Saint Augustine was the most important philosopher and theologian of the early Christian church era. The son of a Christian mother and non-Christian father, Augustine partook in the lusts of the world as a young man. He visited prostitutes and took a mistress as discussed in his book, Confessions. Eventually, Augustine returned to the faith of his mother and converted to Christianity.
In addition to being influenced by the Bible and the truths of Christianity, Augustine was also influenced by philosophy. At age 18 he gained a love for philosophy and had a special fondness for the works of Plato. Augustine also admired the Stoics.
Augustine believed there was a close connection between reason and the Christian faith. In fact, he tried to reconcile faith and reason. For Augustine, belief in the Christian God was the key to understanding reality. Thus his famous statement, “I believe in order that I may understand.”
Augustine Christianized Plato’s theory of forms asserting that the perfect eternal “forms” of which Plato taught existed in the mind of God (Plato never said where these “forms” existed). Also like Plato, Augustine said the soul was a higher form of existence than the body.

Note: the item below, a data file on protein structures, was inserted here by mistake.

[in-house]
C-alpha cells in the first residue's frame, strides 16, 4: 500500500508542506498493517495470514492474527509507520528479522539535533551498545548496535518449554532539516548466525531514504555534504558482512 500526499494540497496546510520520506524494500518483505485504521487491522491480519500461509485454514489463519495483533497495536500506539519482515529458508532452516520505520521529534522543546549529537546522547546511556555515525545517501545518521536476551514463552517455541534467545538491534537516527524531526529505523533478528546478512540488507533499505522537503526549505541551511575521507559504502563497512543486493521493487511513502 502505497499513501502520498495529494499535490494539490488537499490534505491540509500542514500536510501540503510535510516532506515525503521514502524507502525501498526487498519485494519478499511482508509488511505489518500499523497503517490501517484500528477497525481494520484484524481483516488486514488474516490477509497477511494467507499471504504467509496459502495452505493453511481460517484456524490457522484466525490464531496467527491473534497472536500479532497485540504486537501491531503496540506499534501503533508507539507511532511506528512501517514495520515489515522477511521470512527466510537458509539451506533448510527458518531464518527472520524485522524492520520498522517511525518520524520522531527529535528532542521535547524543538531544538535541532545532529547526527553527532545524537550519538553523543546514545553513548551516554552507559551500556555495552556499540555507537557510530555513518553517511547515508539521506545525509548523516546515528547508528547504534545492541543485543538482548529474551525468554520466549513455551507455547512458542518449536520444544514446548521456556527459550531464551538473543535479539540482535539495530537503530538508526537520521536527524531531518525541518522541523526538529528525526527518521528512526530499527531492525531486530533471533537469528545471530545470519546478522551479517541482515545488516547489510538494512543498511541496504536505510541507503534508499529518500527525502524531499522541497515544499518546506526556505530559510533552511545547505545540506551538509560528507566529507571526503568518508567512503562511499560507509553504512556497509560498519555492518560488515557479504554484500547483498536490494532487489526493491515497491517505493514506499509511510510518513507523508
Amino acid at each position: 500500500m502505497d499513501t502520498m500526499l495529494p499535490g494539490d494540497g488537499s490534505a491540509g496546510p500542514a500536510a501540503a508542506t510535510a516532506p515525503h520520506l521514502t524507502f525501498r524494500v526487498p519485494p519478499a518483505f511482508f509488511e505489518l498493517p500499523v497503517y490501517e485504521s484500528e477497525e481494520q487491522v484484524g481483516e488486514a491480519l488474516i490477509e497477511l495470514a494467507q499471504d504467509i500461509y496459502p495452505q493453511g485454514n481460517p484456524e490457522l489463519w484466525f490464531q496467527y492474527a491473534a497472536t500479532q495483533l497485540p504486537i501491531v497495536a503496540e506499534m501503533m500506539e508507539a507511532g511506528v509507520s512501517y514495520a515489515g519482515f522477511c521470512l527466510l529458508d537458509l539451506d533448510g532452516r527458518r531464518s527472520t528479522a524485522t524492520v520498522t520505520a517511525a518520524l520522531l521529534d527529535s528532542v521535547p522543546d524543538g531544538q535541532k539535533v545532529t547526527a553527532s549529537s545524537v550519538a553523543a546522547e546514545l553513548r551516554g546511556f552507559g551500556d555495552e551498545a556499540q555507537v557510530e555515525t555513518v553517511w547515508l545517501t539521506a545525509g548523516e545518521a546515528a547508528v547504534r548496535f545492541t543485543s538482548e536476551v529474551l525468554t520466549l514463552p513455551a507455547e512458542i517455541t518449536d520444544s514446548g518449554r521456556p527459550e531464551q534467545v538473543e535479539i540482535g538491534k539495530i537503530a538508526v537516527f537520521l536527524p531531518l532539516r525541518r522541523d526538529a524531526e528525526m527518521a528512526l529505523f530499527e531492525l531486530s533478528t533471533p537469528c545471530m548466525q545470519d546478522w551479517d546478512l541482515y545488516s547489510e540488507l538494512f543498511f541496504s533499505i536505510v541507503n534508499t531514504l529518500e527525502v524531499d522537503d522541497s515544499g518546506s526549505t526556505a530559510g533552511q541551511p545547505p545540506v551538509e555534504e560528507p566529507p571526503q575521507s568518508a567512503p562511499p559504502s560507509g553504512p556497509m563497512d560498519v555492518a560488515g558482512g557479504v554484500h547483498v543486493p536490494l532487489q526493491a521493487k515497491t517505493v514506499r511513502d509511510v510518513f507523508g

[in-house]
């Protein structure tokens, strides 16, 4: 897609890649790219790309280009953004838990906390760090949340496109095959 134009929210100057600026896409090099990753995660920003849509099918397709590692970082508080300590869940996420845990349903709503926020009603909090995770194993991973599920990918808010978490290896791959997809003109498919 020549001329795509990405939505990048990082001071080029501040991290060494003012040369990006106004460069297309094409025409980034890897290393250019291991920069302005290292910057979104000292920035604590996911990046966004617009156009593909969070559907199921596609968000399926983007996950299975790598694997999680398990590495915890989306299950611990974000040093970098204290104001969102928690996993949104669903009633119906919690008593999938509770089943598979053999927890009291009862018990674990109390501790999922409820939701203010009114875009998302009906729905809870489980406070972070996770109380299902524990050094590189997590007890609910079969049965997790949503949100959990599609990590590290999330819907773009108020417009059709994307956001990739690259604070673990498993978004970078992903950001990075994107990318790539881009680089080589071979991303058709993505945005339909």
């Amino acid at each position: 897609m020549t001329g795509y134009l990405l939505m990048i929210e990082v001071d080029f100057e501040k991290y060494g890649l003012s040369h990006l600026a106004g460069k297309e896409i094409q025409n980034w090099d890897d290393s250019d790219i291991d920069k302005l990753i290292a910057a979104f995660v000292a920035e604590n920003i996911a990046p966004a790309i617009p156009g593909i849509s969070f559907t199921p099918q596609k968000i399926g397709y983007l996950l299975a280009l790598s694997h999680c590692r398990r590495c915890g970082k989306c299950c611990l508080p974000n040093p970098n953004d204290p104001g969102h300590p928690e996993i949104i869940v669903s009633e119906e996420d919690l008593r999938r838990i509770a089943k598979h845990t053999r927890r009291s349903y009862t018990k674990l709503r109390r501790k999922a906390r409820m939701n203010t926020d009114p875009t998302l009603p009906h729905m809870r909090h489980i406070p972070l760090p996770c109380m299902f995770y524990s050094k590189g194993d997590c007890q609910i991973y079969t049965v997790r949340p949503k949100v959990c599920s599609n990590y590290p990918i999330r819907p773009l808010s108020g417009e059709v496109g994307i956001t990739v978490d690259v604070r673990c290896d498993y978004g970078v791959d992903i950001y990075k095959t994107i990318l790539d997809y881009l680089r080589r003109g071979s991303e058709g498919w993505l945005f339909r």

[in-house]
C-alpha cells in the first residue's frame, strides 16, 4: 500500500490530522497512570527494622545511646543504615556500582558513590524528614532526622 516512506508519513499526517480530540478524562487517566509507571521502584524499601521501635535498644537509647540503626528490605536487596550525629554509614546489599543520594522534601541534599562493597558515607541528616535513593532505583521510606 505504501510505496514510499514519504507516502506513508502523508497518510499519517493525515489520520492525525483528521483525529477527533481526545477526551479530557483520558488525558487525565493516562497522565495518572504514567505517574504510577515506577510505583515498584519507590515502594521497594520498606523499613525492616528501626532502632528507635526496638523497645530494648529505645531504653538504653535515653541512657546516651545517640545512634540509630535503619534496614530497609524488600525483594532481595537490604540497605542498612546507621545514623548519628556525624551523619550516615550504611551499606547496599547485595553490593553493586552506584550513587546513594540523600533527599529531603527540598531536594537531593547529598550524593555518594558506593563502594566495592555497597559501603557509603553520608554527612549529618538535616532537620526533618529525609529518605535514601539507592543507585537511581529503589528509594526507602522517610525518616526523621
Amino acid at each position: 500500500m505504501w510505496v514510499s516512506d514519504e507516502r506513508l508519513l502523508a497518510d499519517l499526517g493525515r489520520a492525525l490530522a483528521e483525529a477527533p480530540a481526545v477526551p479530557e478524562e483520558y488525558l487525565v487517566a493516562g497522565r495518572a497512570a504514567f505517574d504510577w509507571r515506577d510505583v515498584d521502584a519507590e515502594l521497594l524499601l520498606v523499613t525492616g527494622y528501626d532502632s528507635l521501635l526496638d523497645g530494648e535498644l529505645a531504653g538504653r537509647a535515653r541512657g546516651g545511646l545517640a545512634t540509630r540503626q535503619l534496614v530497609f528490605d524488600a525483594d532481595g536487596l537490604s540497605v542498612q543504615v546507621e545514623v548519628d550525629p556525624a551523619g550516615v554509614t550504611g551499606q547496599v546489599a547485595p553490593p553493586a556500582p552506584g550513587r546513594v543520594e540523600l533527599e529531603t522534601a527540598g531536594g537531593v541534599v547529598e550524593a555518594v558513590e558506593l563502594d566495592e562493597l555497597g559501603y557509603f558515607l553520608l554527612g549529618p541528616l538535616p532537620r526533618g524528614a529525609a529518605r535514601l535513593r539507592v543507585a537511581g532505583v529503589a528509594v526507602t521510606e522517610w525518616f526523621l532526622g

Augustine argued that God created the world without using prior existing materials. He also promoted the teleological argument—the view that the design of the universe shows that God created it. Augustine also stated that before God created the world there was no time. Thus, God himself is outside of time.
Augustine developed the concept of “just war”—the view that nations can declare war on other nations that act wickedly. Participation in a “just war,” though, does not violate the “do not kill” command in the Bible. Augustine argued that evil in the world comes from our participation in the sin of Adam and Eve. Since Adam was the father of the entire human race, everyone was present in Adam in seed form when Adam sinned.
Augustine was one of the first philosophers to offer a philosophy of history. He promoted a linear view of history in which history has a purpose and is headed toward a divinely-appointed completion. In his important work, The City of God, Augustine said history can be divided into two cities. The earthly city consists of everything that is known by love of self. The city ofGod, though, consists of everything that is known by love of God. It can be rightly said thatThe City of God was the first major work to address a philosophy of history.